Sleep was impossible for Ida – Previously Loved Treasures

September 9, 2016 Friday Fiction 0

Previously Loved

Previously Loved

Series: Serendipity Series, Book 2
Publisher: Bent Pine Publishing
ISBN: 0989128954
Caroline Sweetwater is writing a love story, but she is certainly not living one.
About the Book

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AWARD-WINNING SOUTHERN FICTION

Caroline Sweetwater is writing a love story, but she is certainly not living one. She’s in a relationship that has gone from bad to worse. Desperate to get away from this loveless affair, Caroline jumps at the chance to move to Virginia and live with the grandmother she’s never met.

All she wants is a quiet place where she can write. But what she finds is a house filled with lovable strangers, and a magical antique shop where Peter Pennington, the proprietor, knows exactly what she will need and when she will need it. When a pocket watch goes missing for the second time he warns of the danger ahead, but will Caroline listen and heed his advice?

In an uplifting story that is rich with magic and mystery Crosby’s characters resonate with the warmhearted joy of a pay-it-forward philosophy.

Previously Loved Treasures is the winner of the 2014 Reader’s Favorite Silver Medal Award for Southern Fiction.

A magical Memory House Collection Novel.

Literary Awards for Previously Loved Treasures –

Finalist Royal Palm Literary Award
FPA President’s Book Award
Reader’s Favorite for Southern Fiction

Praise for Previously Loved Treasures –

Reviewed By Suzanne Cowles for Readers’ Favorite

Previously Loved Treasures by Bette Lee Crosby is a heartwarming fiction story, book two of the Serendipity Series, about protagonist Ida Sweetwater, a recent widow. Left alone with little money and forced to come up with creative ways to finance the professional services of a private investigator, she uses odd jobs and socking away pennies from her daily chores to fund the dream of finding her estranged son who walked out years ago. She slowly fills a big empty house with paying boarders, one of which is her shifty brother-in-law. In getting to know the tenants and tending to their needs with true southern hospitality, she discovers that she has a granddaughter. The promise of a new relationship quickly replaces her hope of ever finding her son. The two form a close bond as Ida teaches Caroline how to cook and encourages her to finish writing her novel. Amid the hubbub at the house, Ida befriends a thrift-store owner who is a peculiar fellow. The gentleman solves problems she does not know she has, then tragedy strikes leaving Caroline all alone to run the house.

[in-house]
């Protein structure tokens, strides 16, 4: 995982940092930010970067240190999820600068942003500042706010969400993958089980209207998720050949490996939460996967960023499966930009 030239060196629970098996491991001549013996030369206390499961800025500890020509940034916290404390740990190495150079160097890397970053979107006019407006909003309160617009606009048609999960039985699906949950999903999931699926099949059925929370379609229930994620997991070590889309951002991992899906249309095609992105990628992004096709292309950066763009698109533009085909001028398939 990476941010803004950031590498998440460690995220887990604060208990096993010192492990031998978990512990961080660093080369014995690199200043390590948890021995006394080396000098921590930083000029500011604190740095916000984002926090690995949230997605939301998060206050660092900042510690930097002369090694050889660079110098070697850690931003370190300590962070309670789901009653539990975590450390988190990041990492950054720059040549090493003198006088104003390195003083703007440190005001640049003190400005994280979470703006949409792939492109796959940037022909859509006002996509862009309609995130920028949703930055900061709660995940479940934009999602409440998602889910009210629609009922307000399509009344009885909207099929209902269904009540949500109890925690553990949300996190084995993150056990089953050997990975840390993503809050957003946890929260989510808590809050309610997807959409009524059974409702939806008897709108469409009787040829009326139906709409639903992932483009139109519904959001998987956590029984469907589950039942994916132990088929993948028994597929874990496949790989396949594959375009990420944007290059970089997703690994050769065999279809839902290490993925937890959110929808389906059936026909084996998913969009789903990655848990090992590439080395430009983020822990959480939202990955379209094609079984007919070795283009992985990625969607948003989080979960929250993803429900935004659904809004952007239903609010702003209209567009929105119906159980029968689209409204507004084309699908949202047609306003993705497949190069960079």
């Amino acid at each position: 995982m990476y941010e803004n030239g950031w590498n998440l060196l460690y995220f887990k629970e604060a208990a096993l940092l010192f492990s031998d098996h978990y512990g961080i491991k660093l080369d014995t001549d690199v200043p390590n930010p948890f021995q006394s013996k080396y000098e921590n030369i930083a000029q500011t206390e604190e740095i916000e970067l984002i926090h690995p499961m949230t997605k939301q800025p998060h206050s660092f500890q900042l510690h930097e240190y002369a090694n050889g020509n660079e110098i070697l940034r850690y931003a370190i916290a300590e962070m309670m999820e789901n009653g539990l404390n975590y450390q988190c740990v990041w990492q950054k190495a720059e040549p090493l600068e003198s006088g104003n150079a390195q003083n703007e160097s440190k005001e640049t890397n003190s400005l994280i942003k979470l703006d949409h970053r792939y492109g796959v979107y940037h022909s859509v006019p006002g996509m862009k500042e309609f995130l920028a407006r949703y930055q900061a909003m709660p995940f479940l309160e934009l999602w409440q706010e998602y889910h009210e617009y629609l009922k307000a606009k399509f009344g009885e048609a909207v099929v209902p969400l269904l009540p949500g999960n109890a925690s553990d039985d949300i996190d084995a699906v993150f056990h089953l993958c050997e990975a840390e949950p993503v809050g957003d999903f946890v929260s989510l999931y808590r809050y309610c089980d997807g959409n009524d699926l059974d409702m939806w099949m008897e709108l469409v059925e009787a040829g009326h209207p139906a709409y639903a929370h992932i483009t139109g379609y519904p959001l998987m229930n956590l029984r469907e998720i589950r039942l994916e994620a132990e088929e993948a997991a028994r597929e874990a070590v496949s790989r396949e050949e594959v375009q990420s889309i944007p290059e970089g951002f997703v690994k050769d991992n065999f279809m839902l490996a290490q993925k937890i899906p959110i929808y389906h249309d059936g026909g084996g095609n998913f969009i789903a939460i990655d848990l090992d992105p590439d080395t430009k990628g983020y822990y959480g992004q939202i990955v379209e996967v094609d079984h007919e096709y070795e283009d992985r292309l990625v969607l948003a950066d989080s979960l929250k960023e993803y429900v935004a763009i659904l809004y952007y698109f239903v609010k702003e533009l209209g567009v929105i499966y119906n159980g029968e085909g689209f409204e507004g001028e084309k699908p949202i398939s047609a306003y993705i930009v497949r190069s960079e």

Betty Lee Crosby uses her skill with colloquial phrases and mannerisms to describe a world reminiscent of depression era times, when a dollar went a very long way. In Previously Loved Treasures, Crosby alternates third person chapters with various characters’ personal thoughts as a creative device. This makes it easy to get to know and love the diverse characters. Dispensed throughout are plenty of feel-good moments, small moral triumphs and personal victories, all the while leading to a happy conclusion.

Read an excerpt of Previously Loved Treasures Discussion Questions for Previously Loved Treasures

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Email: betteleecrosby@gmail.com

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Other Books in "Serendipity Series"
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Sleep was impossible for Ida – Previously Loved Treasures

“Grandma,” Ida muttered every so often, trying on the name for size. It fit perfectly.

Oddly enough she did not hear from Sam Caldwell at all that week, and she also did not receive a bill for his services. Ida simply assumed he was in Cherry Hill tracking down James and his family, which was all well and good with her.

On Sunday evening Sam Caldwell telephoned. “I’ve put together a report on my findings. Would it be okay if I stop by tomorrow morning to go over it with you?”

Ida had waited thirty years, and another day seemed too much to bear. “Did you find James?”

“I’ll give you all the details tomorrow,” Caldwell replied.

“Why can’t you just tell me now?” Ida asked, but instead of giving a reason, Caldwell just said he’d be there at eight the next morning and hung up.

That night sleep was impossible for Ida. She was too hot with the blanket on and too cold with it off. The pillow seemed lumpy, and the ticking of the bedside clock became a troublesome distraction. After listening to the tick, tick, tick for more than an hour, she wrapped the clock in a flannel nightgown and stuffed it into the bottom drawer of the chest.

Even with the clock gone, Ida twisted and turned. There were brief moments when she could imagine Caldwell had found James. Not just James, but his entire family. When that happened the warmth of happiness settled over her but it was always short-lived, for the fear of truth followed close behind. It came, clamped an icy claw around her throat, and screamed in her ear.

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